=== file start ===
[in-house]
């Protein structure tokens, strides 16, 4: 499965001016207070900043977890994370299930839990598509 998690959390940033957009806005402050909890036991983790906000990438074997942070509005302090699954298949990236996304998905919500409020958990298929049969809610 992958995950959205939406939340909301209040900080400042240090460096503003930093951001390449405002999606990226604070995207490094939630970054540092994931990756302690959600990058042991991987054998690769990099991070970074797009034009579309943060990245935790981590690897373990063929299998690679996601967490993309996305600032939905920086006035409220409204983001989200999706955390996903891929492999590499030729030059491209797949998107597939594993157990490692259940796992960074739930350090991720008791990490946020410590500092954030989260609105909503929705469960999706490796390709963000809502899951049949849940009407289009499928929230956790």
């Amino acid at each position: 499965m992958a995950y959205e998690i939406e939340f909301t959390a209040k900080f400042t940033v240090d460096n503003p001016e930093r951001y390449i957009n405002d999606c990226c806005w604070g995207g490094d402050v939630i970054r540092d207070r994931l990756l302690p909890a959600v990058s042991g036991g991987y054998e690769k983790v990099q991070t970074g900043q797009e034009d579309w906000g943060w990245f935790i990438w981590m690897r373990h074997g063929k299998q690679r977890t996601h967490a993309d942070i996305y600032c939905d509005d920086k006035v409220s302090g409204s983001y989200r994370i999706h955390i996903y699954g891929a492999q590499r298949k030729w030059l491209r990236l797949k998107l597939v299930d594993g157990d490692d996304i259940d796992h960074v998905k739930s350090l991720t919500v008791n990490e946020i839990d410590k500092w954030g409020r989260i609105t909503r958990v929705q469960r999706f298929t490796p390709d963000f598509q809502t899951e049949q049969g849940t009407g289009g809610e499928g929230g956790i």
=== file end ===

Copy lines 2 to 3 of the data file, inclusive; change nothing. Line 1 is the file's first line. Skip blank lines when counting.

């Protein structure tokens, strides 16, 4: 499965001016207070900043977890994370299930839990598509 998690959390940033957009806005402050909890036991983790906000990438074997942070509005302090699954298949990236996304998905919500409020958990298929049969809610 992958995950959205939406939340909301209040900080400042240090460096503003930093951001390449405002999606990226604070995207490094939630970054540092994931990756302690959600990058042991991987054998690769990099991070970074797009034009579309943060990245935790981590690897373990063929299998690679996601967490993309996305600032939905920086006035409220409204983001989200999706955390996903891929492999590499030729030059491209797949998107597939594993157990490692259940796992960074739930350090991720008791990490946020410590500092954030989260609105909503929705469960999706490796390709963000809502899951049949849940009407289009499928929230956790």
């Amino acid at each position: 499965m992958a995950y959205e998690i939406e939340f909301t959390a209040k900080f400042t940033v240090d460096n503003p001016e930093r951001y390449i957009n405002d999606c990226c806005w604070g995207g490094d402050v939630i970054r540092d207070r994931l990756l302690p909890a959600v990058s042991g036991g991987y054998e690769k983790v990099q991070t970074g900043q797009e034009d579309w906000g943060w990245f935790i990438w981590m690897r373990h074997g063929k299998q690679r977890t996601h967490a993309d942070i996305y600032c939905d509005d920086k006035v409220s302090g409204s983001y989200r994370i999706h955390i996903y699954g891929a492999q590499r298949k030729w030059l491209r990236l797949k998107l597939v299930d594993g157990d490692d996304i259940d796992h960074v998905k739930s350090l991720t919500v008791n990490e946020i839990d410590k500092w954030g409020r989260i609105t909503r958990v929705q469960r999706f298929t490796p390709d963000f598509q809502t899951e049949q049969g849940t009407g289009g809610e499928g929230g956790i």